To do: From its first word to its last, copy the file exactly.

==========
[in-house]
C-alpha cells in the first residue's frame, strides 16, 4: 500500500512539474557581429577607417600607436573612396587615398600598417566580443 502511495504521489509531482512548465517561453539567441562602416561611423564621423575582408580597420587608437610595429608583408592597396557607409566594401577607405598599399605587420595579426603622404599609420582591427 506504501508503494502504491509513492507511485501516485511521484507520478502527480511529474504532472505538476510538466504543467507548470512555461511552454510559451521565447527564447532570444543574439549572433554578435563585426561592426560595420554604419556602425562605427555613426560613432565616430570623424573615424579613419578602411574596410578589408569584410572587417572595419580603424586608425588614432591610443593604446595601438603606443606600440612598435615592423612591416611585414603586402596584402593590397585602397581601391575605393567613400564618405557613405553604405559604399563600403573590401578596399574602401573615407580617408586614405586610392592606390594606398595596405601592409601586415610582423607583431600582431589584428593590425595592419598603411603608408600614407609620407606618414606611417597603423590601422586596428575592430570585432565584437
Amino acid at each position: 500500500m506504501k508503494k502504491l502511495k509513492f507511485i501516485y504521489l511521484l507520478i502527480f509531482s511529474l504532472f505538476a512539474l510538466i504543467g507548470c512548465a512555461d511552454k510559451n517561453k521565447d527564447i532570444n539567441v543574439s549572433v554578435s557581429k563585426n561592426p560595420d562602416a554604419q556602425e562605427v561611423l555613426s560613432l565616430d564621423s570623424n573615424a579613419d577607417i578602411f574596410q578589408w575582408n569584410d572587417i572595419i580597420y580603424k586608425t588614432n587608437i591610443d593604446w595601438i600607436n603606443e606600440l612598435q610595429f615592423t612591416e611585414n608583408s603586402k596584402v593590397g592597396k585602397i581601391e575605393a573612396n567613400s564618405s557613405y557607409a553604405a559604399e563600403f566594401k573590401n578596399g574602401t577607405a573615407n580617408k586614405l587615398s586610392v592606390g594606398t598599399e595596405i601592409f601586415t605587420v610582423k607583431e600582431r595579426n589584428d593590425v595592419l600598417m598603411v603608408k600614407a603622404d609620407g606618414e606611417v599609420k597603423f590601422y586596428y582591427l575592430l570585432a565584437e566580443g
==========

[in-house]
C-alpha cells in the first residue's frame, strides 16, 4: 500500500512539474557581429577607417600607436573612396587615398600598417566580443 502511495504521489509531482512548465517561453539567441562602416561611423564621423575582408580597420587608437610595429608583408592597396557607409566594401577607405598599399605587420595579426603622404599609420582591427 506504501508503494502504491509513492507511485501516485511521484507520478502527480511529474504532472505538476510538466504543467507548470512555461511552454510559451521565447527564447532570444543574439549572433554578435563585426561592426560595420554604419556602425562605427555613426560613432565616430570623424573615424579613419578602411574596410578589408569584410572587417572595419580603424586608425588614432591610443593604446595601438603606443606600440612598435615592423612591416611585414603586402596584402593590397585602397581601391575605393567613400564618405557613405553604405559604399563600403573590401578596399574602401573615407580617408586614405586610392592606390594606398595596405601592409601586415610582423607583431600582431589584428593590425595592419598603411603608408600614407609620407606618414606611417597603423590601422586596428575592430570585432565584437
Amino acid at each position: 500500500m506504501k508503494k502504491l502511495k509513492f507511485i501516485y504521489l511521484l507520478i502527480f509531482s511529474l504532472f505538476a512539474l510538466i504543467g507548470c512548465a512555461d511552454k510559451n517561453k521565447d527564447i532570444n539567441v543574439s549572433v554578435s557581429k563585426n561592426p560595420d562602416a554604419q556602425e562605427v561611423l555613426s560613432l565616430d564621423s570623424n573615424a579613419d577607417i578602411f574596410q578589408w575582408n569584410d572587417i572595419i580597420y580603424k586608425t588614432n587608437i591610443d593604446w595601438i600607436n603606443e606600440l612598435q610595429f615592423t612591416e611585414n608583408s603586402k596584402v593590397g592597396k585602397i581601391e575605393a573612396n567613400s564618405s557613405y557607409a553604405a559604399e563600403f566594401k573590401n578596399g574602401t577607405a573615407n580617408k586614405l587615398s586610392v592606390g594606398t598599399e595596405i601592409f601586415t605587420v610582423k607583431e600582431r595579426n589584428d593590425v595592419l600598417m598603411v603608408k600614407a603622404d609620407g606618414e606611417v599609420k597603423f590601422y586596428y582591427l575592430l570585432a565584437e566580443g